I. Executive Summary
Under section 254(1)(i) of the Companies Act (Cap 50, 2006 Rev Ed) (the “Act”), where misconduct by a company’s director creates a “justifiable loss of confidence” in his/her management of the company, the court may grant an order for the company to be wound up. However, even if such grounds for winding up are established, the court retains a “residual discretion” to decline to grant such an order. In Douglas Foo Peow Yong v ERC Prime II Pte Ltd  SGCA 67, the shareholders of two separate companies – Douglas Foo (“Foo”) and Yap Chew Loong (“Yap”) – each applied to wind up their respective companies on the basis of a justifiable loss of confidence in the directors. The High Court (“HC”) denied their applications, but the Court of Appeal (“CA”) granted their appeals.
This case involved two joint ventures entered into by Foo and Ong Siew Kwee (“Andy Ong”), being the acquisition and development of: (i) the Big Hotel at 200 Middle Road (“Big Hotel project”), and (ii) units in Bugis Cube mall at 470 North Bridge Road (“Bugis Cube project”). Foo invested in the Big Hotel project through ERC Prime II Pte Ltd (“ERCP II”), which held shares in ERC Unicampus Pte Ltd (“ERCU”); ERCU acquired and held the Big Hotel project.
Yap invested in the Bugis Cube project through Gryphon Real Estate Investment Corporation Pte Ltd (“GREIC”), which held shares in Griffin Real Estate Investment Holdings Pte Ltd (“GREIH”); GREIH acquired and held the Bugis Cube project. GREIH was involved in Sakae Holdings Ltd v Gryphon Real Estate Investment Corp Pte Ltd  SGHC 73 and the subsequent appeal from that decision in Ho Yew Kong v Sakae Holdings Ltd  2 SLR 333 (“Sakae (CA)”) (the two cases collectively referred to as the “Sakae cases”). In the Sakae cases, GREIH was ordered to be wound up and placed under the control of court-appointed liquidators due to Andy Ong’s and one Ong Han Boon’s (“Ong HB”) oppressive conduct as GREIH’s directors. Criminal charges were also brought against Andy Ong and Ong HB for their conduct vis-à-vis GREIH. Separately, both Andy Ong and Ong HB, who had also been directors of ERCP II and GREIC, were disqualified from holding any directorship and ceased to be involved in the management of both ERCP II and GREIC.
ERCP II. The CA found a justifiable loss of confidence vis-à-vis ERCP II. It focused on the conduct of Ong HB as a director of ERCP II in relation to a share option granted by ERCU to a related company ERC Holdings (in which Andy Ong also had a financial interest). Pursuant to this share option, a significant number of ERCU shares were issued to ERC Holdings, thereby diluting ERCP II’s shareholding in ERCU. The events surrounding this option showed a “serious and obvious lack of probity” on Ong HB’s part in his conduct as a ERCP II director, and justified Foo’s loss of confidence in his management. The CA also found that the HC erred in exercising its discretion to decline to wind up ERCP II.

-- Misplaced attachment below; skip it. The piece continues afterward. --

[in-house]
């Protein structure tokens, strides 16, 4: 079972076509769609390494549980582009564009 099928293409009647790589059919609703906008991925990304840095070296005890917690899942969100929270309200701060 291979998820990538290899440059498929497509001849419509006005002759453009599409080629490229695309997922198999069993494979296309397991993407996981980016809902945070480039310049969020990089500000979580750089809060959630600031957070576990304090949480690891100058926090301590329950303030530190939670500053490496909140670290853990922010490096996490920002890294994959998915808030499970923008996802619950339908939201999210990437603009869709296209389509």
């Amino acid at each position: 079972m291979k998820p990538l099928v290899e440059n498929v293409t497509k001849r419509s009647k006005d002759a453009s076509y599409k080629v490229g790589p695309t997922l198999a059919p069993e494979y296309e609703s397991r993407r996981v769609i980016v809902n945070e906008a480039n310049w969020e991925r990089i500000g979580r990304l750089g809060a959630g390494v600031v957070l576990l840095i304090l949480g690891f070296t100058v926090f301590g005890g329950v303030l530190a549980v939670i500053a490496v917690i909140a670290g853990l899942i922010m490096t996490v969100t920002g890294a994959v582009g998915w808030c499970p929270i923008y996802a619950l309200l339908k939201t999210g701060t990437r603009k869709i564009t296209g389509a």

GREIC. The CA also found a justifiable loss of confidence vis-à-vis GREIC. GREIC borrowed money from ERC Holdings to pay for another party’s legal costs in the Sakae cases, even though there was no apparent basis for GREIC to do so. GREIC’s directors also decided to refrain from collecting an uncontroversial debt from GREIH, which was prejudicial to the interests of GREIC’s shareholders. The adverse findings against Ong HB in the Sakae cases were also a reason for a loss of confidence, even though the two judgments concerned GREIH and not GREIC. This was because there was a sufficient nexus between GREIC and the serious and fundamental deficiencies identified in the Sakae cases in relation to Andy Ong’s and Ong HB’s conduct as GREIH directors. The criminal charges against Andy Ong and Ong HB in relation to their conduct vis-à-vis GREIH were also relevant to, and did contribute to, a loss of confidence in the management of GREIC by Andy Ong, Ong HB and their associates. Finally, the CA found that the HC also erred in exercising its discretion to decline to wind up GREIC.
II. Issues on Appeal
ERCP II. The first appeal concerned Foo’s application to wind up ERCP II under section 254(1)(i) of the Act. He first argued that he had a justifiable lack of confidence in the management of the company by Andy Ong and Ong HB as its directors. Alternatively, as the Big Hotel property had been sold, ERCP II had lost its substratum(1) and should therefore be wound up. ERCP II’s principal business was the investment in the Big Hotel project via ERCU. The Big Hotel property was sold in 2015 and the monies distributed, and ERCP II’s only remaining interests were its proportional share in the following assets: a security deposit from the purchaser of the property (held by ERCU); a sum held in escrow pending a related suit between ERCU and GREIH; and the potential interest in a sum held by the law firm which acted for the purchaser of the property. Foo also argued that the company should be wound up under section 254(1)(f) of the Act because the two directors had acted in their own interests rather than the shareholders’ interest. ERCP II and two of its shareholders opposed Foo’s application.